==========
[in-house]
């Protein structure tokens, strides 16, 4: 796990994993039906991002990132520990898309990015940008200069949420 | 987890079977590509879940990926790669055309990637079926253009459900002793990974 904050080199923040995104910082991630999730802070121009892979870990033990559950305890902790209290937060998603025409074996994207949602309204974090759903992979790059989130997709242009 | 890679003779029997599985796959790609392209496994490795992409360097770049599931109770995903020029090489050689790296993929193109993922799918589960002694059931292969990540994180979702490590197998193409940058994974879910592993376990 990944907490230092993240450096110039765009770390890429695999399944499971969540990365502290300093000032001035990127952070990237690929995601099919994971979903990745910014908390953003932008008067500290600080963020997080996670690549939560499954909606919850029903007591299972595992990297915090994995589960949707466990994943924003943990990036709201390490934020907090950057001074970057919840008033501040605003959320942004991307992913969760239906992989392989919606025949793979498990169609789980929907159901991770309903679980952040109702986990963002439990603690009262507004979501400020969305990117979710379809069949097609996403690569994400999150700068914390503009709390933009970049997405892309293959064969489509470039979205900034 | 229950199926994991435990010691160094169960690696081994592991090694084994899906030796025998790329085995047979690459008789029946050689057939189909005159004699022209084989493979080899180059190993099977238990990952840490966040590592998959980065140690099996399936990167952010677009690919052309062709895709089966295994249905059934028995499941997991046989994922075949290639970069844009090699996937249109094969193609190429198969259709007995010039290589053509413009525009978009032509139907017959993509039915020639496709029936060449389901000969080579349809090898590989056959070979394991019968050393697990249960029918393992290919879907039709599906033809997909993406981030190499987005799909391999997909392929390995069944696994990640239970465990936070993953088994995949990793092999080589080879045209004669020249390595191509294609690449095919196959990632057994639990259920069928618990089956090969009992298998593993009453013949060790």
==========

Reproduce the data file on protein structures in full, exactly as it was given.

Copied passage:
[in-house]
């Protein structure tokens, strides 16, 4: 796990994993039906991002990132520990898309990015940008200069949420 | 987890079977590509879940990926790669055309990637079926253009459900002793990974 904050080199923040995104910082991630999730802070121009892979870990033990559950305890902790209290937060998603025409074996994207949602309204974090759903992979790059989130997709242009 | 890679003779029997599985796959790609392209496994490795992409360097770049599931109770995903020029090489050689790296993929193109993922799918589960002694059931292969990540994180979702490590197998193409940058994974879910592993376990 990944907490230092993240450096110039765009770390890429695999399944499971969540990365502290300093000032001035990127952070990237690929995601099919994971979903990745910014908390953003932008008067500290600080963020997080996670690549939560499954909606919850029903007591299972595992990297915090994995589960949707466990994943924003943990990036709201390490934020907090950057001074970057919840008033501040605003959320942004991307992913969760239906992989392989919606025949793979498990169609789980929907159901991770309903679980952040109702986990963002439990603690009262507004979501400020969305990117979710379809069949097609996403690569994400999150700068914390503009709390933009970049997405892309293959064969489509470039979205900034 | 229950199926994991435990010691160094169960690696081994592991090694084994899906030796025998790329085995047979690459008789029946050689057939189909005159004699022209084989493979080899180059190993099977238990990952840490966040590592998959980065140690099996399936990167952010677009690919052309062709895709089966295994249905059934028995499941997991046989994922075949290639970069844009090699996937249109094969193609190429198969259709007995010039290589053509413009525009978009032509139907017959993509039915020639496709029936060449389901000969080579349809090898590989056959070979394991019968050393697990249960029918393992290919879907039709599906033809997909993406981030190499987005799909391999997909392929390995069944696994990640239970465990936070993953088994995949990793092999080589080879045209004669020249390595191509294609690449095919196959990632057994639990259920069928618990089956090969009992298998593993009453013949060790």